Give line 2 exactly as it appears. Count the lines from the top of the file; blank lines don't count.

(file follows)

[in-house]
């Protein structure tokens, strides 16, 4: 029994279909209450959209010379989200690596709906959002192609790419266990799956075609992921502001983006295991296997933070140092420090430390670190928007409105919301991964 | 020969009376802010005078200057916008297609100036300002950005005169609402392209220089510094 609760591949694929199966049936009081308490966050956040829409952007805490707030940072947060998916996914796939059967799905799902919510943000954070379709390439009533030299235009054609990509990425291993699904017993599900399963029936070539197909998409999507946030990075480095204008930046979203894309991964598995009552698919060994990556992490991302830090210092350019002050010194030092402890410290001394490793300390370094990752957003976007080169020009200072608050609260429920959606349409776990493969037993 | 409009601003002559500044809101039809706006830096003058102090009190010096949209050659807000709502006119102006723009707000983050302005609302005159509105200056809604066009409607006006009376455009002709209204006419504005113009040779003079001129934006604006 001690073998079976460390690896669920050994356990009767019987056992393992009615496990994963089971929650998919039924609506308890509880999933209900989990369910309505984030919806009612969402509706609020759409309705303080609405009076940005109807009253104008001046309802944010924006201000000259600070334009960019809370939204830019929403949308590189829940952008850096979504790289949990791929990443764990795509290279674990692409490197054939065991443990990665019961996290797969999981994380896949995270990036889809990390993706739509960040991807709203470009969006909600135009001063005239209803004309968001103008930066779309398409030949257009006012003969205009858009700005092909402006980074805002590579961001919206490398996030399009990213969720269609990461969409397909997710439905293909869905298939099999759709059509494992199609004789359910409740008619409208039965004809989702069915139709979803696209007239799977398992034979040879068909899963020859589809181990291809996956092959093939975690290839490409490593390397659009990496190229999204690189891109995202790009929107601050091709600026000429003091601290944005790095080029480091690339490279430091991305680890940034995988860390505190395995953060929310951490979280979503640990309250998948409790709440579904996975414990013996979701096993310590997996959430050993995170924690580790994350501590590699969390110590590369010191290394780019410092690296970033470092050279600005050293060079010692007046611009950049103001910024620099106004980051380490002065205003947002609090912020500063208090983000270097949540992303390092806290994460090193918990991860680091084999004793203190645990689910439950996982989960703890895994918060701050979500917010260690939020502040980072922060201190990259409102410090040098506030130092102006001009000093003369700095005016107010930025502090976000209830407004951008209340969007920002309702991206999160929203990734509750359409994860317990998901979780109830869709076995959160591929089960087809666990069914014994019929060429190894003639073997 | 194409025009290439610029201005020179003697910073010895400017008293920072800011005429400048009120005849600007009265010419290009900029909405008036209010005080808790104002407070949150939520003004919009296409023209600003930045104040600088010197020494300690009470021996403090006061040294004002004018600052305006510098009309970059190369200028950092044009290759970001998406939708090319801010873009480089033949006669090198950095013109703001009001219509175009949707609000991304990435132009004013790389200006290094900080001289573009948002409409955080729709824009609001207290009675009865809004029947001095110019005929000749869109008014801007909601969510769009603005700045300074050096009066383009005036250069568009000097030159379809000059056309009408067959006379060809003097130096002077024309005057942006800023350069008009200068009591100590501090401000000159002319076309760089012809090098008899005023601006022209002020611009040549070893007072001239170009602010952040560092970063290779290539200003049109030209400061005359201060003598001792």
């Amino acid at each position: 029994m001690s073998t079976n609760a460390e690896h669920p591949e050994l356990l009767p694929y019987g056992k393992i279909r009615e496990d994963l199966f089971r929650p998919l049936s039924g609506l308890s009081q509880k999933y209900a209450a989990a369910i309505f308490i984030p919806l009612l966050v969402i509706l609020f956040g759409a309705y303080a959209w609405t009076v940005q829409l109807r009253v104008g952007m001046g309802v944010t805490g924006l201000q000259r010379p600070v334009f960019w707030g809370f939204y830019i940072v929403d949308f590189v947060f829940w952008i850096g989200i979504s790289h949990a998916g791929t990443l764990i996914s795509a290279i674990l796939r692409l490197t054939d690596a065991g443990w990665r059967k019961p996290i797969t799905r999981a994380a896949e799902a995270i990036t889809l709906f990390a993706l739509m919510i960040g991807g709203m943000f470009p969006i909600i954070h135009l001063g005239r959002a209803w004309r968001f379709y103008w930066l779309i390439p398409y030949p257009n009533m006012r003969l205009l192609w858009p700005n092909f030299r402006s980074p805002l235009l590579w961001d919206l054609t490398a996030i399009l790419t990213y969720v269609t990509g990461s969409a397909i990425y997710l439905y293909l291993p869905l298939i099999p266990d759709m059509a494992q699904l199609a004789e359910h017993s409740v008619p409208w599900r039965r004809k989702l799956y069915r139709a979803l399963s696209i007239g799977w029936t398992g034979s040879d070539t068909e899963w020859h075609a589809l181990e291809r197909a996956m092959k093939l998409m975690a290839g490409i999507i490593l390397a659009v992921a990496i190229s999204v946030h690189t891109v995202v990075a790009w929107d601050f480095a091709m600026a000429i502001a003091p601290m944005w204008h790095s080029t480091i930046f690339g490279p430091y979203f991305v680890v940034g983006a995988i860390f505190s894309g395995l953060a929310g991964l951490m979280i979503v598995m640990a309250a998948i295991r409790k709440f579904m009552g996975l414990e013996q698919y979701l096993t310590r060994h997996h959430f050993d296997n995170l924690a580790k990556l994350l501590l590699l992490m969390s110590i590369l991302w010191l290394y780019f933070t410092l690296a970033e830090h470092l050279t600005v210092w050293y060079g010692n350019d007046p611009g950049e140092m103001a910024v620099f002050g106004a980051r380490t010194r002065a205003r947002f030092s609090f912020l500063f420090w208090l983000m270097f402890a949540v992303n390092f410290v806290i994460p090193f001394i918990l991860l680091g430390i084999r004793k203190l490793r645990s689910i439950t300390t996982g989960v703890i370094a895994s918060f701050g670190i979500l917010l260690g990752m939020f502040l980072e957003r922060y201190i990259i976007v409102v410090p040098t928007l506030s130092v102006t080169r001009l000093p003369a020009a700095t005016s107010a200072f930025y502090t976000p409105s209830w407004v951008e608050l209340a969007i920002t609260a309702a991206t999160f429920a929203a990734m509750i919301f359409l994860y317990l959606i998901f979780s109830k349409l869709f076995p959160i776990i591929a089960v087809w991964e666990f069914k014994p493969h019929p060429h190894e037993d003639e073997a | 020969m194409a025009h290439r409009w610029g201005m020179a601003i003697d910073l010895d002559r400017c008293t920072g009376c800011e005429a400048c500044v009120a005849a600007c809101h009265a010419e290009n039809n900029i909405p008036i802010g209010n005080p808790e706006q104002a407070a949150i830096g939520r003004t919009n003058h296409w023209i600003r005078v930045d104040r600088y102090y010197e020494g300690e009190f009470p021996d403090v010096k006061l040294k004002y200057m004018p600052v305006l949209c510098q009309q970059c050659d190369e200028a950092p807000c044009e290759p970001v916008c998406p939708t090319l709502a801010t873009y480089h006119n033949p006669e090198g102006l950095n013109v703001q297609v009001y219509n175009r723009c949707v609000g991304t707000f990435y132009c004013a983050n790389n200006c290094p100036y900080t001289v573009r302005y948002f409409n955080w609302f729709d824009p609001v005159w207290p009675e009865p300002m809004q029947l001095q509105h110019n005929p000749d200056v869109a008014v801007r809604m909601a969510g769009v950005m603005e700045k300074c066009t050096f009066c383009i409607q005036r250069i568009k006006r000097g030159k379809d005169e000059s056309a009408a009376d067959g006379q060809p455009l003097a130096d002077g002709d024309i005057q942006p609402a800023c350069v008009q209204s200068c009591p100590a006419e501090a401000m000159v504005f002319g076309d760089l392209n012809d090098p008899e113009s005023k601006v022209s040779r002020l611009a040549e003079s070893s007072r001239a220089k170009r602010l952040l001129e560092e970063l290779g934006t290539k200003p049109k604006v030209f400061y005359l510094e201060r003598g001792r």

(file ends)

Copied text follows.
């Protein structure tokens, strides 16, 4: 029994279909209450959209010379989200690596709906959002192609790419266990799956075609992921502001983006295991296997933070140092420090430390670190928007409105919301991964 | 020969009376802010005078200057916008297609100036300002950005005169609402392209220089510094 609760591949694929199966049936009081308490966050956040829409952007805490707030940072947060998916996914796939059967799905799902919510943000954070379709390439009533030299235009054609990509990425291993699904017993599900399963029936070539197909998409999507946030990075480095204008930046979203894309991964598995009552698919060994990556992490991302830090210092350019002050010194030092402890410290001394490793300390370094990752957003976007080169020009200072608050609260429920959606349409776990493969037993 | 409009601003002559500044809101039809706006830096003058102090009190010096949209050659807000709502006119102006723009707000983050302005609302005159509105200056809604066009409607006006009376455009002709209204006419504005113009040779003079001129934006604006 001690073998079976460390690896669920050994356990009767019987056992393992009615496990994963089971929650998919039924609506308890509880999933209900989990369910309505984030919806009612969402509706609020759409309705303080609405009076940005109807009253104008001046309802944010924006201000000259600070334009960019809370939204830019929403949308590189829940952008850096979504790289949990791929990443764990795509290279674990692409490197054939065991443990990665019961996290797969999981994380896949995270990036889809990390993706739509960040991807709203470009969006909600135009001063005239209803004309968001103008930066779309398409030949257009006012003969205009858009700005092909402006980074805002590579961001919206490398996030399009990213969720269609990461969409397909997710439905293909869905298939099999759709059509494992199609004789359910409740008619409208039965004809989702069915139709979803696209007239799977398992034979040879068909899963020859589809181990291809996956092959093939975690290839490409490593390397659009990496190229999204690189891109995202790009929107601050091709600026000429003091601290944005790095080029480091690339490279430091991305680890940034995988860390505190395995953060929310951490979280979503640990309250998948409790709440579904996975414990013996979701096993310590997996959430050993995170924690580790994350501590590699969390110590590369010191290394780019410092690296970033470092050279600005050293060079010692007046611009950049103001910024620099106004980051380490002065205003947002609090912020500063208090983000270097949540992303390092806290994460090193918990991860680091084999004793203190645990689910439950996982989960703890895994918060701050979500917010260690939020502040980072922060201190990259409102410090040098506030130092102006001009000093003369700095005016107010930025502090976000209830407004951008209340969007920002309702991206999160929203990734509750359409994860317990998901979780109830869709076995959160591929089960087809666990069914014994019929060429190894003639073997 | 194409025009290439610029201005020179003697910073010895400017008293920072800011005429400048009120005849600007009265010419290009900029909405008036209010005080808790104002407070949150939520003004919009296409023209600003930045104040600088010197020494300690009470021996403090006061040294004002004018600052305006510098009309970059190369200028950092044009290759970001998406939708090319801010873009480089033949006669090198950095013109703001009001219509175009949707609000991304990435132009004013790389200006290094900080001289573009948002409409955080729709824009609001207290009675009865809004029947001095110019005929000749869109008014801007909601969510769009603005700045300074050096009066383009005036250069568009000097030159379809000059056309009408067959006379060809003097130096002077024309005057942006800023350069008009200068009591100590501090401000000159002319076309760089012809090098008899005023601006022209002020611009040549070893007072001239170009602010952040560092970063290779290539200003049109030209400061005359201060003598001792």